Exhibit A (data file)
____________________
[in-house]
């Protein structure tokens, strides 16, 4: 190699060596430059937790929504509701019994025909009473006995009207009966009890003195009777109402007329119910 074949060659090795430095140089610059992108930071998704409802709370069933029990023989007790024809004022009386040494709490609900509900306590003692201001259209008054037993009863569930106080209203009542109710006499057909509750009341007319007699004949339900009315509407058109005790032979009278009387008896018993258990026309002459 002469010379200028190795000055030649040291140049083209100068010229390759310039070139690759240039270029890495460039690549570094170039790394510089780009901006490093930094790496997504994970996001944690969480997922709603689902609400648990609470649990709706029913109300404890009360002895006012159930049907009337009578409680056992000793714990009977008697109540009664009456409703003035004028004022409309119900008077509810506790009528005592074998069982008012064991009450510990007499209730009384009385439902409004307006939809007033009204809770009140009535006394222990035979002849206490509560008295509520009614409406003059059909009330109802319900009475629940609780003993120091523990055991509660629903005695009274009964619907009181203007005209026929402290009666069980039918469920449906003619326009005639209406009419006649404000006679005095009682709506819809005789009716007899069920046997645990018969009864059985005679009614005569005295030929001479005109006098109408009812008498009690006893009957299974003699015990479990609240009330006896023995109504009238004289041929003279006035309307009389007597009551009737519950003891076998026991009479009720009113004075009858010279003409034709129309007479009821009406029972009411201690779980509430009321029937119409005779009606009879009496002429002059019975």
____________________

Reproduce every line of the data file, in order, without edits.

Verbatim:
[in-house]
């Protein structure tokens, strides 16, 4: 190699060596430059937790929504509701019994025909009473006995009207009966009890003195009777109402007329119910 074949060659090795430095140089610059992108930071998704409802709370069933029990023989007790024809004022009386040494709490609900509900306590003692201001259209008054037993009863569930106080209203009542109710006499057909509750009341007319007699004949339900009315509407058109005790032979009278009387008896018993258990026309002459 002469010379200028190795000055030649040291140049083209100068010229390759310039070139690759240039270029890495460039690549570094170039790394510089780009901006490093930094790496997504994970996001944690969480997922709603689902609400648990609470649990709706029913109300404890009360002895006012159930049907009337009578409680056992000793714990009977008697109540009664009456409703003035004028004022409309119900008077509810506790009528005592074998069982008012064991009450510990007499209730009384009385439902409004307006939809007033009204809770009140009535006394222990035979002849206490509560008295509520009614409406003059059909009330109802319900009475629940609780003993120091523990055991509660629903005695009274009964619907009181203007005209026929402290009666069980039918469920449906003619326009005639209406009419006649404000006679005095009682709506819809005789009716007899069920046997645990018969009864059985005679009614005569005295030929001479005109006098109408009812008498009690006893009957299974003699015990479990609240009330006896023995109504009238004289041929003279006035309307009389007597009551009737519950003891076998026991009479009720009113004075009858010279003409034709129309007479009821009406029972009411201690779980509430009321029937119409005779009606009879009496002429002059019975």